So with that in mind it wouldn't surprise me if a complaint about government procedure was like that but on steroids.
In that respect I have far more faith in the ECHR than I would in my own government.

djnotts
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Re: Civil Discourse on the Implications of Brexit

Postby djnotts » 5 Feb 2020, 10:11pm

With no written Constitution nor "Bill of Rights" then without the EHR being incorporated into UK Law we have NO human rights. We are still in essence feudal. We are the Crown's property. We exist at their pleasure. Rights including in particular in the workplace and to family life will be viciously eroded.

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horizon
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Re: Civil Discourse on the Implications of Brexit

Postby horizon » 5 Feb 2020, 11:06pm

Ben@Forest wrote:On threads passim, and one in particular, there has been a considerable amount of non-civil discourse. As someone as a conservative with a small 'c' l have found it interesting that many on the left find themselves arguing for what is a neoliberal project.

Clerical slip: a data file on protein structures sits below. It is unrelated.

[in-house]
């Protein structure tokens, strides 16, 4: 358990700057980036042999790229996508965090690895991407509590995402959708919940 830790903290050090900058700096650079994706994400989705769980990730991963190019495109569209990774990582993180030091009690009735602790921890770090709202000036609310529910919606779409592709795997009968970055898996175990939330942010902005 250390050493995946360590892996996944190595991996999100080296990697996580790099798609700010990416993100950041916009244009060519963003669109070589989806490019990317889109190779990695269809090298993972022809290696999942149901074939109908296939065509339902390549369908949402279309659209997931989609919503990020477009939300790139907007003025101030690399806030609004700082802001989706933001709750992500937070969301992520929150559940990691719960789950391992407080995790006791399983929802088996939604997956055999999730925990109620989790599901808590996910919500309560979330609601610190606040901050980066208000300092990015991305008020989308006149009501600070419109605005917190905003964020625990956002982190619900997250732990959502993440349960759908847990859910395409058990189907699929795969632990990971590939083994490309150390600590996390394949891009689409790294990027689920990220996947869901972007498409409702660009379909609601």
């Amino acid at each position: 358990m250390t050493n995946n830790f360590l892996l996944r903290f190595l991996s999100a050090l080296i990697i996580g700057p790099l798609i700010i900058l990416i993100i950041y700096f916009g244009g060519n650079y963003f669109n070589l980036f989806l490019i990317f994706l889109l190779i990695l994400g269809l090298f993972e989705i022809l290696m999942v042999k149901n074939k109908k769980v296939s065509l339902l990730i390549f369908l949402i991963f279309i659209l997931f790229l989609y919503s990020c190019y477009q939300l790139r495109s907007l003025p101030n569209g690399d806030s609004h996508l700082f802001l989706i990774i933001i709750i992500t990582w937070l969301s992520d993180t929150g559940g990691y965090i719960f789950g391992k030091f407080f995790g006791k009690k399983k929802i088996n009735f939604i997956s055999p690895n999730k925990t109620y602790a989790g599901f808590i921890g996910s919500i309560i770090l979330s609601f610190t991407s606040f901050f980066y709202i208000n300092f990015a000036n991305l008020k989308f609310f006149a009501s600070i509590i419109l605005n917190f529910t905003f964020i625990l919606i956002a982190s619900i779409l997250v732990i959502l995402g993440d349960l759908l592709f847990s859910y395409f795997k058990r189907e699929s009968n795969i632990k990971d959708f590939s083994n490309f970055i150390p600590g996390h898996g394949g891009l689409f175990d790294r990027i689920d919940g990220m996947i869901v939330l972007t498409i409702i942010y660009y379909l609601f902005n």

It is a very valid point. The Left (and Labour in particular) have been split on Europe ever since it was an issue. It depends on which side of Europe you look at: frictionless trade for large corporations or environmental protection for bees. I think the general consensus around Brexit amongst Remainers was that on balance the EU is nowadays fairly left-leaning compared to the UK. Then of course there are the ideas around peace and the legacy of WW2. It is what you make of it, I suppose.
The experience of travel is something that you have to pay for but can never buy. Ho Ri Zon Chinese philosopher

Tangled Metal